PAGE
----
2 – Son of veteran opposition leader, late Etienne Tshisekedi. Dad founded Union for Democracy and Social Progress, UDPS, in 1982.
3 – In early twenties, went to Belgium for university education, later became national secretary for external affairs for the UDPS, based in Brussels.
4 – Father died in early 2017, UPDS picked Felix as party leader and by default presidential candidate.
5 – Joined and abandoned Lamuka coalition. Weeks later he announced a two-man coalition with Vital Kamerhe, the CACH coalition, in Nairobi.
6 – Declared president-elect after December 30, 2018 elections.
Statement from UN Secretary-General
The Secretary-General takes note of the announcement made by the Commission électorale nationale indépendante (CENI) of the provisional results of the 30 December presidential elections in the Democratic Republic of the Congo (DRC).
He commends the Congolese people and political actors for the conduct of the presidential, national and provincial legislative elections, which saw a broad and inclusive participation of political parties.
The Secretary-General calls on all stakeholders to refrain from violence and to channel any eventual electoral disputes through the established institutional mechanisms in line with the Democratic Republic of the Congo’s Constitution and relevant electoral laws.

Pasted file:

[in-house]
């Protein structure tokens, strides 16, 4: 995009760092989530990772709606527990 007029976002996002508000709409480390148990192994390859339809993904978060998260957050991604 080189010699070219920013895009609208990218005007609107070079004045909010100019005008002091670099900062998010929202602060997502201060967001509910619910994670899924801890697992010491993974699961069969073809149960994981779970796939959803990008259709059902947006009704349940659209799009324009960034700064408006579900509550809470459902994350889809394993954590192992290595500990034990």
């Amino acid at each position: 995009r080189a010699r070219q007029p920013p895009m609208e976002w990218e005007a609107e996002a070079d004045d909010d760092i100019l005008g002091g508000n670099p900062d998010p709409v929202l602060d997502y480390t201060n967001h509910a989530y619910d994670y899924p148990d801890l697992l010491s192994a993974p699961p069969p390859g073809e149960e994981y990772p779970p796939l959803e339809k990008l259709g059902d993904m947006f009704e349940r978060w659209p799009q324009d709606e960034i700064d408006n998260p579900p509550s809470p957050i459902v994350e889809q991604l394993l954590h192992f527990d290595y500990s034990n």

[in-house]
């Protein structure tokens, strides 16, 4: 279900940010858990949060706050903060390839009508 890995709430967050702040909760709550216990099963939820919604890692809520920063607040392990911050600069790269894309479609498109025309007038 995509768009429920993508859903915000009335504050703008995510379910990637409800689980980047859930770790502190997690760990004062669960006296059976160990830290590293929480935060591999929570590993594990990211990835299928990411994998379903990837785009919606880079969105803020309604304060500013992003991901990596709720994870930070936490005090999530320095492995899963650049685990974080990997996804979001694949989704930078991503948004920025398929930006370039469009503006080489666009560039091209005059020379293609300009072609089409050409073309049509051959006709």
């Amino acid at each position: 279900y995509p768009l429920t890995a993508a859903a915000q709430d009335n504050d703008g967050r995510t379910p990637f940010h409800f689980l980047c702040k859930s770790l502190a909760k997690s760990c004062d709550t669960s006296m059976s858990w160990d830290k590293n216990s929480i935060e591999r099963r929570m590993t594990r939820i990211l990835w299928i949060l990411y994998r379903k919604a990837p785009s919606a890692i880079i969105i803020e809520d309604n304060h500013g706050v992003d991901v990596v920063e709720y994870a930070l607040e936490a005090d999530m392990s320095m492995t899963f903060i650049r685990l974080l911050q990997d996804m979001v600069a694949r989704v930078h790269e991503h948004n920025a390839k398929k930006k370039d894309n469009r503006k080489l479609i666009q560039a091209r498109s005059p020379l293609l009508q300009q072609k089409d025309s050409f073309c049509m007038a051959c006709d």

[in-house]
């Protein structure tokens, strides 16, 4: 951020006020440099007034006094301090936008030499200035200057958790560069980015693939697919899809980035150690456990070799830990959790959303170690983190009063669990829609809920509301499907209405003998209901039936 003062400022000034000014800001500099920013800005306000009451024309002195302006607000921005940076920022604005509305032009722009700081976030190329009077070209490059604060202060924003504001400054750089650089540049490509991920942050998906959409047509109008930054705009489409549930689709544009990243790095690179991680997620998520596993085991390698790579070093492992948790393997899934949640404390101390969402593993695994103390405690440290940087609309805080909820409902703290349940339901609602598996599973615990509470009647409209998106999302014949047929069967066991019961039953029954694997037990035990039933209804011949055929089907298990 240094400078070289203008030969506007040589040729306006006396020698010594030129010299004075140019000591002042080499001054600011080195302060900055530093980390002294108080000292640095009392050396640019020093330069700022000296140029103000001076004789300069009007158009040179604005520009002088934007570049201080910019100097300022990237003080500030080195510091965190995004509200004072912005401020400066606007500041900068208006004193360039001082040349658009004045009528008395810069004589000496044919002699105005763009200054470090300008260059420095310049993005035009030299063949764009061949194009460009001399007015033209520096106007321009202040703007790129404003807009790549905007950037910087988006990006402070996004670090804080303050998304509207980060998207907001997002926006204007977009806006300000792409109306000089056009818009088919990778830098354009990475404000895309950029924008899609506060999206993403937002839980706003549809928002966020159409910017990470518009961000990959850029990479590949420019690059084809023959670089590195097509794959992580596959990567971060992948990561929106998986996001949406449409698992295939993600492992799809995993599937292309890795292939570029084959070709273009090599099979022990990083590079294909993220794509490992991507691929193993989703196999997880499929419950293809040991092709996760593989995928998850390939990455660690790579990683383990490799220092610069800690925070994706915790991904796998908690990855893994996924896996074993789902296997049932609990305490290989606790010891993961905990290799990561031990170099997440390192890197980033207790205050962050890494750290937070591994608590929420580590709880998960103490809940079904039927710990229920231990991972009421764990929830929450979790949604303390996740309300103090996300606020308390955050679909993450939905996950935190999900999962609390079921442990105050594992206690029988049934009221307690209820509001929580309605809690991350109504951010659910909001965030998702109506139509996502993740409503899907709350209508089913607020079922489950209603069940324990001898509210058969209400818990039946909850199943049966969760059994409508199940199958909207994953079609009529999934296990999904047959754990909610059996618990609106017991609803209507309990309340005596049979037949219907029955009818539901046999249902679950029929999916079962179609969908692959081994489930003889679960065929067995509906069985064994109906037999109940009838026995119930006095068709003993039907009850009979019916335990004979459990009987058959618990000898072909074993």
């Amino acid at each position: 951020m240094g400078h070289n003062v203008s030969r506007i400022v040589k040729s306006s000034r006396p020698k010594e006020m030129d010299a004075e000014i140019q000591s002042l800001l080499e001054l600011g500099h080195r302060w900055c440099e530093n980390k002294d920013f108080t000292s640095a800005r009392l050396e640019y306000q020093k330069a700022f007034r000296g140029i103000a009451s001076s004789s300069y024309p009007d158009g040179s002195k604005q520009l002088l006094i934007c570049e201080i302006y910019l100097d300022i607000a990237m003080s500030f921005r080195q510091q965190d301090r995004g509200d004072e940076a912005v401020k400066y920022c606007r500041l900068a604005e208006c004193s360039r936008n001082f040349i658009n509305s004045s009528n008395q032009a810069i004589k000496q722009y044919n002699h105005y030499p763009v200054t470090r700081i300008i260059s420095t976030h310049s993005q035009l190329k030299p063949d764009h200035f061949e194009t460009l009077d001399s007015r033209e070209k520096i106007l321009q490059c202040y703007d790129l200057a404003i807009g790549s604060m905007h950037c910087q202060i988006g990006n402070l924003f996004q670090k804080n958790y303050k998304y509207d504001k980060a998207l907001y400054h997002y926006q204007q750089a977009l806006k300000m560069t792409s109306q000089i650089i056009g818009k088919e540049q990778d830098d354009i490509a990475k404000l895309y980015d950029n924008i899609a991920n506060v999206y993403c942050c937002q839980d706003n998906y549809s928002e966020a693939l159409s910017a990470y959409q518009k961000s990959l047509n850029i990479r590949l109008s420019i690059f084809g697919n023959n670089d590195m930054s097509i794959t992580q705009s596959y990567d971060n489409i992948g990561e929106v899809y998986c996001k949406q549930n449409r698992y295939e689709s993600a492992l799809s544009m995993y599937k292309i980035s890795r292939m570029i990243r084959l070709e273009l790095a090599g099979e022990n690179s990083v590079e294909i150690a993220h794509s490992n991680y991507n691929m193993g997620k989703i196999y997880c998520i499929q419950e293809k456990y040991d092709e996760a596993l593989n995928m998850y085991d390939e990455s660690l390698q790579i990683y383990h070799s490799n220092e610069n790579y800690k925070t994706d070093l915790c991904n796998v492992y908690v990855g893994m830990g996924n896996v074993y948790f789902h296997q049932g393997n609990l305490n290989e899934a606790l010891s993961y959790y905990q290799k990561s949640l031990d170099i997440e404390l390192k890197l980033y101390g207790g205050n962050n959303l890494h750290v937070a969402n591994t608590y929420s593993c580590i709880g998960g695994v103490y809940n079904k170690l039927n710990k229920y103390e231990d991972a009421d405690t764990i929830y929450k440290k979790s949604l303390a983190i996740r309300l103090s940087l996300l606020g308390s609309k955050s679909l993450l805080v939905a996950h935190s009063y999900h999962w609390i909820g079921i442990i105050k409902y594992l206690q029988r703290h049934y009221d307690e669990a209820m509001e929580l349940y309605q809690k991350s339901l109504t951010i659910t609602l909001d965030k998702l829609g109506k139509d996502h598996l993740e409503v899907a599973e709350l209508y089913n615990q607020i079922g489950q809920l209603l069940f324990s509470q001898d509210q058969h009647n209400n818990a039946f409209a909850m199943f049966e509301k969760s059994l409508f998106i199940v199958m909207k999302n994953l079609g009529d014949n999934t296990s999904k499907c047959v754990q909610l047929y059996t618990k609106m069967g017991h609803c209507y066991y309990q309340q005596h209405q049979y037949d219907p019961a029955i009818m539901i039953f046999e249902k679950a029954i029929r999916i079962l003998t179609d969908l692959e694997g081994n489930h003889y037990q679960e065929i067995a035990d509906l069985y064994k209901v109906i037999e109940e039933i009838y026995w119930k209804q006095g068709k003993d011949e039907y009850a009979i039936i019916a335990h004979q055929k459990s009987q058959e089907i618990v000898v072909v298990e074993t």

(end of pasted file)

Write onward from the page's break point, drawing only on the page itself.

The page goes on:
The Secretary-General expresses the hope that the CENI, the Constitutional Court, the Government, political parties and civil society will each live up to their responsibility in preserving stability and upholding democratic practices in the Democratic Republic of the Congo.
The Secretary-General further reiterates the continued support and commitment of the United Nations, in collaboration with regional actors and international partners, for the consolidation of peace, stability and development in the Democratic Republic of the Congo.
Stéphane Dujarric, Spokesman for the Secretary-General
New York, 9 January 2019
Results as released by CENI
1 – Monsieur Félix Antoine TSHISEKEDITSHILOMBO: 7,051,013 (38.57%.)
2 – Monsieur Martin FAYULU MADIDI: 6,366,732 (34.83%)
3 – Monsieur Emmanuel SHADARY: 4,357,359 (23.84%)
Voter turnout: 47.56%
Fayulu calls for publication of independent results
A fellow opposition candidate, Martin Fayulu, has rejected the results of the December 30, 2018 which said he came in second behind president-elect Felix Tshisekedi.
In a statement from the coalition he led, Lamuka, he asked the Catholic Church and the regional SADC observer mission and the African Union to release their result tallies from the vote.
Meanwhile there are reports of protests in Fayulu strongholds given that his supporters insist that he was the duly elected candidate. The Catholic Church last week said its tallies showed that an outright winner had won.
Foreign media outlets later reported that the said candidate was Fayulu whose coalition included two barred aspirants and two other presidential aspirants.
France and Belgium shocked by results
French Foreign Minister Jean-Yves Le Drian called for clarity on the election results, saying the surprise victory of Felix Tshisekedi was at odds with what was seen on the ground.
“We must have clarity on these results, which are the opposite to what we expected. The Catholic Church of Congo did its tally and announced completely different results,” Le Drian told CNews.